On neuromuscular ultrasound, the cross-sectional area is increased at the sites of compression; Early studies suggested that increased nerve cross-section was associated with axon loss. The nerve is usually less than 12 mm2 at the level of the fibula tip. Neuromuscular ultrasonography in peroneal neuropathy of the fibula tip can reveal structural causes, especially in patients without risk factors for nerve compression. In one study, neuromuscular ultrasonography demonstrated ganglion cysts compressing nerves at the tip of the fibula in 18% of patients. A 2015 analysis found anatomical abnormalities of the biceps femoris, ganglion cysts, and lipomas in a case series of 21 patients with drooping feet due to common peroneal neuropathy. Information of this type cannot be obtained if electrodiagnostic testing alone is essential in guiding appropriate treatment. The case illustration below describes how electrodiagnostic and neuromuscular ultrasound can be used together in clarifying complex cases of peroneal nerve compression.
4. Treatment of peroneal nerve disease
Illustrated clinical case
A 79-year-old male lung cancer patient experiences weakness in his left foot after participating in a rehabilitation program after 2 months in hospital. The patient often tripped his left foot, and the patient's wife said that the patient's steps were "too noisy". The patient had no trauma to the leg and was painless but had intermittent pins and needles sensation on the instep of the left foot. The patient does not have low back pain.
Examination is notable for weakness and mild diffuse weakness of the muscles of the upper and lower extremities bilaterally. The patient also has weakness with only antigravity motion with left instep flexion, left lateral tilt, and toe extension. Bilateral lower extremity tendon reflexes are absent, and the patient has a bilateral glove-stocking distribution.
Electrodiagnostic exploration revealed evidence of a diffuse sensory axonal polyneuropathy. Loss of peroneal motor response was noted in the extensor extensors of the toes on both sides. The bilateral superficial peroneal nerve response is lost, along with loss of calf nerve sensory response. A needle-stick EMG showed loss of distribution and redistribution in the bilateral anterior tibialis and medial abdominal muscles, but the changes were most pronounced in the left anterior tibialis. The peroneal nerve motor response recorded on the left anterior tibial muscle showed reduced amplitude and delayed conduction through the fibula tip. Ultrasonography of the left peroneal nerve at that site showed a marked increase in the local size of the nerve. The patient was diagnosed with left peroneal neuropathy at the tip of the fibula superimposed on an underlying disease of motor-sensory polyneuropathy.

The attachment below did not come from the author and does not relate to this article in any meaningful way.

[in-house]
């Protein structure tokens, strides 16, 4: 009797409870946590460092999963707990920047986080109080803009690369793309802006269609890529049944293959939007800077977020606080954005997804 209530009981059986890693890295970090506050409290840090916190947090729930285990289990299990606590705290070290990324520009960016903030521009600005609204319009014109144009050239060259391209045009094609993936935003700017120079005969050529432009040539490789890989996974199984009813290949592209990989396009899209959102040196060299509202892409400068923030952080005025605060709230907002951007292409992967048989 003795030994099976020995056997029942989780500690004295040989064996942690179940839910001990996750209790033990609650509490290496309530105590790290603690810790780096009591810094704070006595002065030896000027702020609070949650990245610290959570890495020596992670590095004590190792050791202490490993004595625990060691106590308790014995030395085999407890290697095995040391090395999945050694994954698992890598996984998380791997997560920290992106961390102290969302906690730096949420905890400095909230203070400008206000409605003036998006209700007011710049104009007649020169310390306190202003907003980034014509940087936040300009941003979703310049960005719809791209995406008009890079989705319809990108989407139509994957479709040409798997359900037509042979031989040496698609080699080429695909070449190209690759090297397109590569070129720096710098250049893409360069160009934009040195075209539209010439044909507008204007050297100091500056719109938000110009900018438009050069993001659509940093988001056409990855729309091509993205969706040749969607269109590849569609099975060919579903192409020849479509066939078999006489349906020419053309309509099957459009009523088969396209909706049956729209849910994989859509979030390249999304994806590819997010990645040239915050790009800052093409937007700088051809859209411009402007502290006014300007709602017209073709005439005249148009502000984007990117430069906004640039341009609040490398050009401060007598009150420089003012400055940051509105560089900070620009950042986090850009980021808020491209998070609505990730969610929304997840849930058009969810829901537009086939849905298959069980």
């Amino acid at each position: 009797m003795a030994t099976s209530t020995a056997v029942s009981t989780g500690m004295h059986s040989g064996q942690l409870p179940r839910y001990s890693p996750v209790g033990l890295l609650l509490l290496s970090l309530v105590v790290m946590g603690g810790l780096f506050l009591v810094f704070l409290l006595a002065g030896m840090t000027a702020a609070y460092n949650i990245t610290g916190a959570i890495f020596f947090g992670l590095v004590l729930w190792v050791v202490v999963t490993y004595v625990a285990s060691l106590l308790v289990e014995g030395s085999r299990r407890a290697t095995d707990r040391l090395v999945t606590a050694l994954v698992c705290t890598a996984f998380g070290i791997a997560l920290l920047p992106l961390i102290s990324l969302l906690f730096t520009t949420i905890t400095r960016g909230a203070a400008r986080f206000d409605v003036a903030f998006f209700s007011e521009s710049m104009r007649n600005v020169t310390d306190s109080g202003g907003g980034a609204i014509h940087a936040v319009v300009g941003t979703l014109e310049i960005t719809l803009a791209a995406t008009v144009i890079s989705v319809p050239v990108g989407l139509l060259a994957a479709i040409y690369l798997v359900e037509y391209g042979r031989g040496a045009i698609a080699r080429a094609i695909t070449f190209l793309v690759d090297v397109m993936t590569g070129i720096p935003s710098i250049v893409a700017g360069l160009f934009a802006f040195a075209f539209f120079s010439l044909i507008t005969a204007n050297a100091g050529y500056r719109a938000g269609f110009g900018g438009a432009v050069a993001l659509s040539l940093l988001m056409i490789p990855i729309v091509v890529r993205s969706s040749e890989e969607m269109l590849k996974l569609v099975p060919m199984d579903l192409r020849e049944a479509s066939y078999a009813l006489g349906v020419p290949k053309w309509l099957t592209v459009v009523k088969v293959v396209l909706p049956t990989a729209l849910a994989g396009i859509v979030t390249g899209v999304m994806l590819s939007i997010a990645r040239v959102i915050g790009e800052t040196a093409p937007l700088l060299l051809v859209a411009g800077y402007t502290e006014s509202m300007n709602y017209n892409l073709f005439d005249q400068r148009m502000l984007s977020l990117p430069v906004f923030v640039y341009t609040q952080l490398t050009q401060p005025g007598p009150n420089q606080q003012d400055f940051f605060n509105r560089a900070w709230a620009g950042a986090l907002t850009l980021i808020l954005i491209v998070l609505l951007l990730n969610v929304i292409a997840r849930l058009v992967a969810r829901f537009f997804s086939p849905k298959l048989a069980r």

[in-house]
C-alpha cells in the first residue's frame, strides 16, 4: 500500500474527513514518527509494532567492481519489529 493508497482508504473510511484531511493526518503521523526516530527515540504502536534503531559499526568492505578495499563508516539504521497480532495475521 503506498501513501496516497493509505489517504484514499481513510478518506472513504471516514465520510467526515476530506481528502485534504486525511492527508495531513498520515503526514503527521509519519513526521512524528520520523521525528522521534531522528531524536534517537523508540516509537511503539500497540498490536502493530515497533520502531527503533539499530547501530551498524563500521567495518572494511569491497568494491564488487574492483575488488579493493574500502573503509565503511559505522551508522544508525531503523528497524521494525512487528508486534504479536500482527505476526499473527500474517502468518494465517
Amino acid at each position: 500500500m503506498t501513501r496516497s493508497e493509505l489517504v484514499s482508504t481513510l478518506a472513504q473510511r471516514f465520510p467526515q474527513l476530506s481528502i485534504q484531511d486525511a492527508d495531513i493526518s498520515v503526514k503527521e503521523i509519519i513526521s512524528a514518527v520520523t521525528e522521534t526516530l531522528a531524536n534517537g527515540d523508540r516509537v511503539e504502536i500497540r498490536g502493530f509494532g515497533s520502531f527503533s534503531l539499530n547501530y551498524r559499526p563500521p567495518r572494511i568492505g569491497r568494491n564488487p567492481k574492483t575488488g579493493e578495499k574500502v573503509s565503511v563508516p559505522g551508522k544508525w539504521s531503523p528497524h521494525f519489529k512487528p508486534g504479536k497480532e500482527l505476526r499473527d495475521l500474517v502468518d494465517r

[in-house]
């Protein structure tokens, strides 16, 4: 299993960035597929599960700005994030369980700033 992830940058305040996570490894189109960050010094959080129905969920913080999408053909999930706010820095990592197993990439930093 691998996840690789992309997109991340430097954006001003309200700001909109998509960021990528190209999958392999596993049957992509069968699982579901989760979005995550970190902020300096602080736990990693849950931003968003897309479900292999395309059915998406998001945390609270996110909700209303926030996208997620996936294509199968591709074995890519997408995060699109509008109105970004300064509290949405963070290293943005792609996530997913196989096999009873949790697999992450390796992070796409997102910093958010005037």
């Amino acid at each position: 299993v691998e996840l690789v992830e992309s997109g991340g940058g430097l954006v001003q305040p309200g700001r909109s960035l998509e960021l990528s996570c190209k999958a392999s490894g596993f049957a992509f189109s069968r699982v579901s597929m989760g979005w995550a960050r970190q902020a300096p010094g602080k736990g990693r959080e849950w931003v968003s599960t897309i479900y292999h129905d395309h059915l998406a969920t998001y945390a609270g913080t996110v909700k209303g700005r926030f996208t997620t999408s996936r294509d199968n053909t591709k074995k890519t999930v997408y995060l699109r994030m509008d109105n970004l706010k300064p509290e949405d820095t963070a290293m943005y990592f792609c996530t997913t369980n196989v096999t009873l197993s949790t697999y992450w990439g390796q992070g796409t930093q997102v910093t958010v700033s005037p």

The patient in this case has a pre-existing polyneuropathy that complicates the evaluation of mononeuropathy. Peripheral neuropathy of the fibula tip is of great concern in patients with clinical presentation and risk factors of immobility and marked weight loss. Use of needle-stick EMG, variable recording sites of peroneal nerve motor response, and ultrasound allow for an accurate diagnosis.
Currently, Vinmec International General Hospital has implemented surgery for nerve compression diseases. In particular, with the pioneering of electrical diagnostic techniques. Vinmec is one of the few addresses that deploys specialized techniques, with modern equipment of NATUS (USA), the specialist doctor after performing the examination, recording and reading the results will provide a method to diagnose the disease. accurately, giving patients a chance to recover, safe treatment and no complications.
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Hobson-Webb LD, Juel VC. Common Entrapment Neuropathies. Continuum (Minneap Minn) 2017;23(2, Selected Topics in Outpatient Neurology):487-511.